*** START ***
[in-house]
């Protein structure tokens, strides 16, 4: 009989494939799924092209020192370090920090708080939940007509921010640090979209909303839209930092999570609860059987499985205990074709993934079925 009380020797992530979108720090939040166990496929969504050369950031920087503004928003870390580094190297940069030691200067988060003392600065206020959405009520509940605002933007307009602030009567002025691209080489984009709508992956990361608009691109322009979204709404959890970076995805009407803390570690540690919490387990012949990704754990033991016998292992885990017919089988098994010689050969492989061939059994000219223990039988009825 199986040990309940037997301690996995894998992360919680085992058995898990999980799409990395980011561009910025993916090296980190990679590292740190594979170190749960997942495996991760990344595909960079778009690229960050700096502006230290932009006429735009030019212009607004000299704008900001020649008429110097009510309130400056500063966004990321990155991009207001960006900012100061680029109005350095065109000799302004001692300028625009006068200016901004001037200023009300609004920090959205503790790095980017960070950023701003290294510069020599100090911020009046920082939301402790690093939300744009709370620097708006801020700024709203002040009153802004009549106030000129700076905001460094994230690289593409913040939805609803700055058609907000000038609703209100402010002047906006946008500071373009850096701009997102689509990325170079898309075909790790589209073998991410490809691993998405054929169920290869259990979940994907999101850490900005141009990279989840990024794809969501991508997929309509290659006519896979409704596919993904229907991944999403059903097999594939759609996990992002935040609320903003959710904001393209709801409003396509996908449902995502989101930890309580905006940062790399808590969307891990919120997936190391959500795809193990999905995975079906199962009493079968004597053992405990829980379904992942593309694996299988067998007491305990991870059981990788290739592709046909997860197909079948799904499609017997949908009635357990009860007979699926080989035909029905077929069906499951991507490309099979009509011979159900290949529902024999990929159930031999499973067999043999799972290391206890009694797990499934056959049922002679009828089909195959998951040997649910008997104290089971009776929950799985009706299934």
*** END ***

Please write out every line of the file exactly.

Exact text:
[in-house]
């Protein structure tokens, strides 16, 4: 009989494939799924092209020192370090920090708080939940007509921010640090979209909303839209930092999570609860059987499985205990074709993934079925 009380020797992530979108720090939040166990496929969504050369950031920087503004928003870390580094190297940069030691200067988060003392600065206020959405009520509940605002933007307009602030009567002025691209080489984009709508992956990361608009691109322009979204709404959890970076995805009407803390570690540690919490387990012949990704754990033991016998292992885990017919089988098994010689050969492989061939059994000219223990039988009825 199986040990309940037997301690996995894998992360919680085992058995898990999980799409990395980011561009910025993916090296980190990679590292740190594979170190749960997942495996991760990344595909960079778009690229960050700096502006230290932009006429735009030019212009607004000299704008900001020649008429110097009510309130400056500063966004990321990155991009207001960006900012100061680029109005350095065109000799302004001692300028625009006068200016901004001037200023009300609004920090959205503790790095980017960070950023701003290294510069020599100090911020009046920082939301402790690093939300744009709370620097708006801020700024709203002040009153802004009549106030000129700076905001460094994230690289593409913040939805609803700055058609907000000038609703209100402010002047906006946008500071373009850096701009997102689509990325170079898309075909790790589209073998991410490809691993998405054929169920290869259990979940994907999101850490900005141009990279989840990024794809969501991508997929309509290659006519896979409704596919993904229907991944999403059903097999594939759609996990992002935040609320903003959710904001393209709801409003396509996908449902995502989101930890309580905006940062790399808590969307891990919120997936190391959500795809193990999905995975079906199962009493079968004597053992405990829980379904992942593309694996299988067998007491305990991870059981990788290739592709046909997860197909079948799904499609017997949908009635357990009860007979699926080989035909029905077929069906499951991507490309099979009509011979159900290949529902024999990929159930031999499973067999043999799972290391206890009694797990499934056959049922002679009828089909195959998951040997649910008997104290089971009776929950799985009706299934």